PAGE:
I'm definitely an adult.  I showed as a teen, though I didn't own a horse.  Few of us did back then in the early '60's.  We showed at open shows using school horses, which was fine because our competition was doing the same.  Even when I rode against a collegiate team, they were all on school horses they'd trailered in for the event.  We were all equal.

Then I went away to college, and the horse thing fell by the wayside with only one exception.  The "townie" kids I tutored pooled their resources and bought me a trail ride at a local hack stable.  It was bad.  Not as bad as the Guinea pig they'd bought me the year before, but bad.  The horse was fine.  It was a long ride cross-country, which was fine.  The stop at lunch at a lake somewhere would have been fine had my horse not stepped on barbed wire and flipped over, sending me to the ER with a fractured elbow and grass embedded in my gums.
Knowing the value of relearning from the best comes with age.

Time passed.

A lot of time passed.

I was in my early 20's the next time I rented a horse for a day.  That was a little better than the college episode, but only because I wasn't the one on the runaway horse with my newbie arms flailing and my sunglasses caught on a tree branch.

More time passed and I answered an ad in the paper for someone to exercise a horse that was going to a big show and whose teen-aged riders weren't highly motivated to ride the creature.  That adorable, flighty Arab left me sitting in the dirt more than in the saddle, but I had the bug and I'd passed it on to my then-three-year-old daughter who was forced to sit by the rail and watch the depressing spectacle of Mommy being deposited in the mud over and over again.  I'm sure she didn't so much fall in love with the sport as recognize that even she could have done better.

So it came about that I got a horsey daughter and the urge to show again.  Showing against kids should have been a piece of cake.  I was wiser [*cough*], more experienced, and with considerable flash and panache at my disposal.  Which was why I brought home a whole lot of eighth place ribbons.  If there's anything positive to be said for the current fad of giving out as many ribbons as there are competitors so no one feels left out, it's that I didn't feel left out.  I was resoundingly worse than the tiny children on the big-butted ponies riding in my "open" classes.
Red ribbon! 

My daughter beating me, however....that was bad.  I needed to step up, so lessons followed.  And more horses.  I'd bought one to share, then added one so we didn't have to fight over whose turn it was to ride.  Then I traded for better horses, and we were on the road to being a Show Family.  If I'd had money, I'd have been dangerous.  My daughter lusted after the moms who quit their jobs and bought  trailers with living quarters and took their daughters (almost exclusively...only one boy in the group) "on the circuit".  Fortunately for both of us, she was stuck with a mom who was serving peanut butter on celery for dinner to have enough cash left to pay the board.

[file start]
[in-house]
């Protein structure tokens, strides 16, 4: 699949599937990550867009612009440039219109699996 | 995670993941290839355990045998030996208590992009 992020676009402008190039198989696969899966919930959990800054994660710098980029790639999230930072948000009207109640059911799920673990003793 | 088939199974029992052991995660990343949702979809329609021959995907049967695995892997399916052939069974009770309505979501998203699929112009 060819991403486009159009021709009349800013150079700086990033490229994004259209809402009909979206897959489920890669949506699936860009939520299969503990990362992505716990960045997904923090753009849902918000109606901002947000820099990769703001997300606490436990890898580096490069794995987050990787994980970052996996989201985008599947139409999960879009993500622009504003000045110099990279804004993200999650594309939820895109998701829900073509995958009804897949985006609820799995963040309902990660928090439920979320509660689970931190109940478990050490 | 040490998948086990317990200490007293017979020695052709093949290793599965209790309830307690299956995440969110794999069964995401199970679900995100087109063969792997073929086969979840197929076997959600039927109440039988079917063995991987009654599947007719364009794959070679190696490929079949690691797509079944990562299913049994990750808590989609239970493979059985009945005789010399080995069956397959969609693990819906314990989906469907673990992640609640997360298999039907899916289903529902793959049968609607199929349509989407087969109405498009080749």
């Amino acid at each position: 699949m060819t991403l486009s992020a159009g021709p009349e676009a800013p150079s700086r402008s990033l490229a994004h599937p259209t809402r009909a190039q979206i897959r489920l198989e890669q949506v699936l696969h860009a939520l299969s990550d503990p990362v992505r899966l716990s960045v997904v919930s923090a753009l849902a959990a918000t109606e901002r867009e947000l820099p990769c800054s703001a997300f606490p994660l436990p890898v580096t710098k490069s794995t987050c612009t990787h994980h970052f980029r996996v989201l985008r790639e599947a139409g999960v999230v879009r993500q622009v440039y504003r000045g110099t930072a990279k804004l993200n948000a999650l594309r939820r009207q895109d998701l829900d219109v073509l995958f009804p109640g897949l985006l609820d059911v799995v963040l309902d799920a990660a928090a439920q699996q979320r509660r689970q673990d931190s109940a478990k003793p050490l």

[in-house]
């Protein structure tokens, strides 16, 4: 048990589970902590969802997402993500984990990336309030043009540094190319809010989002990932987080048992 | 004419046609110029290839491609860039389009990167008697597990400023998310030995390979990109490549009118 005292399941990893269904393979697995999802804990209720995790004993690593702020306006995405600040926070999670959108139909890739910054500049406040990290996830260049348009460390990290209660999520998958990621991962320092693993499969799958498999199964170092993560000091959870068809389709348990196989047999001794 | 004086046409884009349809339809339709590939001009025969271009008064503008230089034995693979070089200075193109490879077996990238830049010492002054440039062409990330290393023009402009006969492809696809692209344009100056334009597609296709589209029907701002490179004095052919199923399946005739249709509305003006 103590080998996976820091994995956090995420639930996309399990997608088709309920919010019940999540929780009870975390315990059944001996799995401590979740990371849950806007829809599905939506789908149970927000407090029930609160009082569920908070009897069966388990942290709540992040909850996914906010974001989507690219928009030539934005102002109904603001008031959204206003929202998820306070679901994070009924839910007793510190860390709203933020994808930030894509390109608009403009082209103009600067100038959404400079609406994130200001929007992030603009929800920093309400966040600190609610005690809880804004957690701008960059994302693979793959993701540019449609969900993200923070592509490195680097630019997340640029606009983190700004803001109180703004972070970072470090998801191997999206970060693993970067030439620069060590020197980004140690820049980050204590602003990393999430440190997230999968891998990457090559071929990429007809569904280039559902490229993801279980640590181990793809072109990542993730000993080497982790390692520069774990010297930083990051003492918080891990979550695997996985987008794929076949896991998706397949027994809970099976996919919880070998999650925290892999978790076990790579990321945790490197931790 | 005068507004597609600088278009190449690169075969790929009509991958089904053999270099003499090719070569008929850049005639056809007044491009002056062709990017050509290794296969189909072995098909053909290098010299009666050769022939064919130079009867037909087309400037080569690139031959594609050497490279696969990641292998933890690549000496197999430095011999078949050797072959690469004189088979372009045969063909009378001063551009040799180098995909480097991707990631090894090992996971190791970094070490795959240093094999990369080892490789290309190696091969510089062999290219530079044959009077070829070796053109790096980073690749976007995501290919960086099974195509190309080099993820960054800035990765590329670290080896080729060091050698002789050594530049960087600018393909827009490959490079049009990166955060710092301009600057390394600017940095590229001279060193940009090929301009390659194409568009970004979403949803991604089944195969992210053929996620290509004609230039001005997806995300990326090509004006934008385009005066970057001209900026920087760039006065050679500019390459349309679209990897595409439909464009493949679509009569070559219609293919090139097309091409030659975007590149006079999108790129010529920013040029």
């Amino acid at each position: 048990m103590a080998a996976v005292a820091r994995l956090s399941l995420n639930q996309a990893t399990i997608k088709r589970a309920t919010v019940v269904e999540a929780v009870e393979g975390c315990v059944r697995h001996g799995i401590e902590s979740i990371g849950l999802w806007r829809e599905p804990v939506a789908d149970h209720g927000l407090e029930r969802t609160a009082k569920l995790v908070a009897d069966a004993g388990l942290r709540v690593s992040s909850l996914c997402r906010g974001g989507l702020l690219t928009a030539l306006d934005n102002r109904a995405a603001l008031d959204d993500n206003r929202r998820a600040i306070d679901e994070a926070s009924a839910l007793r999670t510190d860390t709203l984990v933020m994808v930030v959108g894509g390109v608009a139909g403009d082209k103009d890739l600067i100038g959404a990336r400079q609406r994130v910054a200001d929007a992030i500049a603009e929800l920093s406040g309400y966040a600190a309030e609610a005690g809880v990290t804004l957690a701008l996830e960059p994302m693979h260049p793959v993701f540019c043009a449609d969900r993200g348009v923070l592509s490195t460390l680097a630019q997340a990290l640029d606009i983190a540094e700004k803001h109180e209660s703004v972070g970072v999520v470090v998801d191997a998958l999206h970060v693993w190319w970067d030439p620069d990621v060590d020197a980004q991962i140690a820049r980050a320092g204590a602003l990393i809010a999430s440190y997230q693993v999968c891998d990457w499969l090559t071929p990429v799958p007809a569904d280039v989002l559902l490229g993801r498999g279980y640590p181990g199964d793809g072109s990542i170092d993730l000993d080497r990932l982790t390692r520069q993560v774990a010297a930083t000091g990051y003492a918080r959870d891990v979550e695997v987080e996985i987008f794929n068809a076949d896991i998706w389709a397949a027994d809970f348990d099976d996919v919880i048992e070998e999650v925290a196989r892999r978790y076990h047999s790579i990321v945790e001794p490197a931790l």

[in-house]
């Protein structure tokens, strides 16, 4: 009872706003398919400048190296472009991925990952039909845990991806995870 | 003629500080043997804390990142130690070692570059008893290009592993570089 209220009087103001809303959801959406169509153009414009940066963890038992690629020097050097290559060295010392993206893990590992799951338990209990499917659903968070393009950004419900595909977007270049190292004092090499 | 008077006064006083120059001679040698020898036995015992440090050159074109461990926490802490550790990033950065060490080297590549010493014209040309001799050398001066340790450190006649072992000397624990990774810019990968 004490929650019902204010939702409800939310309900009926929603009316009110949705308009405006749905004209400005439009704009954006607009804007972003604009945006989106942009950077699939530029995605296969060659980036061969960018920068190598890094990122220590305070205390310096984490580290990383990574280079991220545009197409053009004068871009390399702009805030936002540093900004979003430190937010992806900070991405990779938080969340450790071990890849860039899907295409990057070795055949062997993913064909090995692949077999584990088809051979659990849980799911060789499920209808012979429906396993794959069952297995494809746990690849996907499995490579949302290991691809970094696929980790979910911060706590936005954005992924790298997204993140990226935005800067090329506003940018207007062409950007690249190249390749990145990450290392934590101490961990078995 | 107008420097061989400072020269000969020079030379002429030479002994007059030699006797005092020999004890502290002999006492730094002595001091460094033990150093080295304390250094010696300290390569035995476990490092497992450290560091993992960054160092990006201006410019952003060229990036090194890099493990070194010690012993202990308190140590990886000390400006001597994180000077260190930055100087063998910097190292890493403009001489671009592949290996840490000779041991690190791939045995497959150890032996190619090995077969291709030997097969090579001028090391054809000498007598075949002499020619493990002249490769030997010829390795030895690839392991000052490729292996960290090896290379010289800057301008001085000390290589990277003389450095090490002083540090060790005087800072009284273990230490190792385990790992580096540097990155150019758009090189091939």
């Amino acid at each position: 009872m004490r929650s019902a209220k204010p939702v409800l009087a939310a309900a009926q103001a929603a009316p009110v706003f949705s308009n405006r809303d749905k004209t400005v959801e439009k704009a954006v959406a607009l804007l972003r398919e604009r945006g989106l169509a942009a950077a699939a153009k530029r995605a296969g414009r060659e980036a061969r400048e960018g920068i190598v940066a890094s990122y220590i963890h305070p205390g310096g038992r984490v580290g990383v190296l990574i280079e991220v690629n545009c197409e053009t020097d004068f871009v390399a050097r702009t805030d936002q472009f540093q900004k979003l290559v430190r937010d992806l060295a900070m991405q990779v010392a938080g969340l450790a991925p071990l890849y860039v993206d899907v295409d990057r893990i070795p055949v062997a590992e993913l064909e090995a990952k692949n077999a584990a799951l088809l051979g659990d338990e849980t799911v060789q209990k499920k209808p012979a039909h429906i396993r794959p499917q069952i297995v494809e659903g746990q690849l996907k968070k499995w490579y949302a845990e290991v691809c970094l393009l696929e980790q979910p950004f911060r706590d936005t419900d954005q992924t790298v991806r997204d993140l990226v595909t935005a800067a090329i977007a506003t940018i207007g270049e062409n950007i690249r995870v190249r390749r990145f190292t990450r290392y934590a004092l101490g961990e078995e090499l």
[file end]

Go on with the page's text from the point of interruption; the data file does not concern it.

But as time went by, I--we--got better and better.  I took lessons from better instructors than I'd ever had in my life.  I rode with a real competitive spirit.  And once or twice, I beat my daughter.  In the end I wound up with 64 ribbons.   I know there were that many because last year I gathered them up and put them into display cases instead of allowing them to continue to fester hanging from strings tacked up on the family room walls.  I dusted off the trophies and plaques.  And I thought about how showing as an adult was incredibly different from showing as a kid.

The number one difference, of course, was that not only did I not have a Show Mom to dust off my boots between classes and run and get me water or a hot dog or whatever my whim imposed.  I was Show Mom to both of us.  It was exhausting fitting up, trailering, and showing for two.  But I did it.  No, we didn't get to the Olympics.  But there's not a ribbon in my cases that doesn't have a memory attached.  And the fun we had together, my daughter and our horses and I, was priceless.
It's fitting that my first
blue ribbon crowns the
pile of rosettes in this case.

Because I was an adult, she was surrounded by other adult riders. She grew self-confidence like my pastures grow buttercups.  And I was proud for both of us.  And because we moved from barn to barn as money got tight, we did it all.  We did English flat classes, classes over rails and fences, dressage, barrel racing, hunter paces, and trails.  I would never have done all of that if I hadn't been a horsey parent trying to teach a horsey kid the ropes.

So if the spirit moves you to drag your aging behind into the show pen again, don't let warnings and fears of looking silly stop you.  You might find, as I did a few years back, that the effort isn't worth the 89-cent ribbon, and you'll quit again.  But don't let pride get in the way of having a Moment.  As we age, those are few and hard to come by.  Grab them on the fly or you'll wish forever that you had.